Scars from history lost as 1,200 homes and 200 commercial buildings were demolished in short order after the 2008 flood still linger among the group as they fight to protect history that remains.
Members of the Historic Preservation Commission have at times been frustrated by their lack of a meaningful voice.
The commission can issue 60-day holds on demolition permits, but it is typically too late to save a building, said Mark Stoffer Hunter, commission chairman. At that point, they salvage what they can and document the history before the demolition goes through.
“Let us know these things earlier, so we can have more successful outcomes,” Stoffer Hunter said during a discussion about a PCI demolition request earlier this year. “Developers need to realize time is needed when considering historic preservation.”
Jennifer Pratt, community development director, pointed out some successes in historic preservation.
The Knutson Building, on the verge of demolition multiple times, was restored into the Chelsea, an upscale apartment building, as was the Mott Building. The old White Elephant building and the last remaining house in the Flats neighborhood were moved before they could be demolished.
But, she acknowledged the losses, as well.
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She said staff are working to update economic development incentives, which ultimately would need City Council approval, possibly next month, to help historic preservation.
Under consideration is a 10-year, 100 percent tax break if developers incorporate or move a historic building. The current incentive focuses on renovations of historic properties.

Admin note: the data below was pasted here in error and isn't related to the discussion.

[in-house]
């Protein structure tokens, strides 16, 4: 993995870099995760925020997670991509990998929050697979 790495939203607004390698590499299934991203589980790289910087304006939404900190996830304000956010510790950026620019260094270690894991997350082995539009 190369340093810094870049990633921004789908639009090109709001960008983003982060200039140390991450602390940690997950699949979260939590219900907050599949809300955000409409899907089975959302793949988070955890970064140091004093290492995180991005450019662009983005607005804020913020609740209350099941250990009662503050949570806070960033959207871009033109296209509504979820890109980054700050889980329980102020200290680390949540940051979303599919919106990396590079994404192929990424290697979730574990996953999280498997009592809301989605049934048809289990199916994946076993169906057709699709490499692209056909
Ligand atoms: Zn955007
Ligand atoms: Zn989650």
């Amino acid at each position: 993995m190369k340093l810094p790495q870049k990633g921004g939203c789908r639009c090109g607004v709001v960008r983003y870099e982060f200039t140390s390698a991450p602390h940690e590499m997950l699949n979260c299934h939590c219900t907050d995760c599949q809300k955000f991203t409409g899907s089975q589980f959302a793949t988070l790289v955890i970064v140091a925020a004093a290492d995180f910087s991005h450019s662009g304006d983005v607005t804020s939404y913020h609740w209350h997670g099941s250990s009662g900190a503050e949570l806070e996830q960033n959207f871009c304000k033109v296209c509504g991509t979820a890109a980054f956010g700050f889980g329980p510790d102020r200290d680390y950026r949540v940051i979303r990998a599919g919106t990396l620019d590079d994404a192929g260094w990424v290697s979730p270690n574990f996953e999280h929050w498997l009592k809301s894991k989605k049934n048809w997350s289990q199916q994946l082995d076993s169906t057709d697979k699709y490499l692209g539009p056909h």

The proposed incentives would allow a developer to conceptualize around historic preservation at the earliest stages of planning, she said.
Another effort is a historic asset inventory being created by a subcommittee of the Historic Preservation Commission with representatives of Save CR and Friends of Historic Preservation. The list will identify and categorize historic properties to help advocates pre-emptively recognize properties at the greatest risk, Pratt said.
For example, advocates could identify important older buildings that have sat vacant or underused for a long time and find ways to attract private reinvestment in the building, she said.
Another strategy is promoting local historic landmark designations, which provide protections against future demolition, she said.
There’s a balancing act of preserving historic buildings, private property rights and supporting development, Pratt said. Developers’ plans typically are far along when the city gets approached, and while they discuss options to save older buildings, it’s often — but not always — too late to make significant changes, she said. And, the city can’t force it, she said.
“We do know historic assets make our community unique,” she said. “That sense of place that communities rely on to attract visitors and attract and keep residents, these assets are critical ... but at the end of the day, this is private property so we do need their help in protecting property.”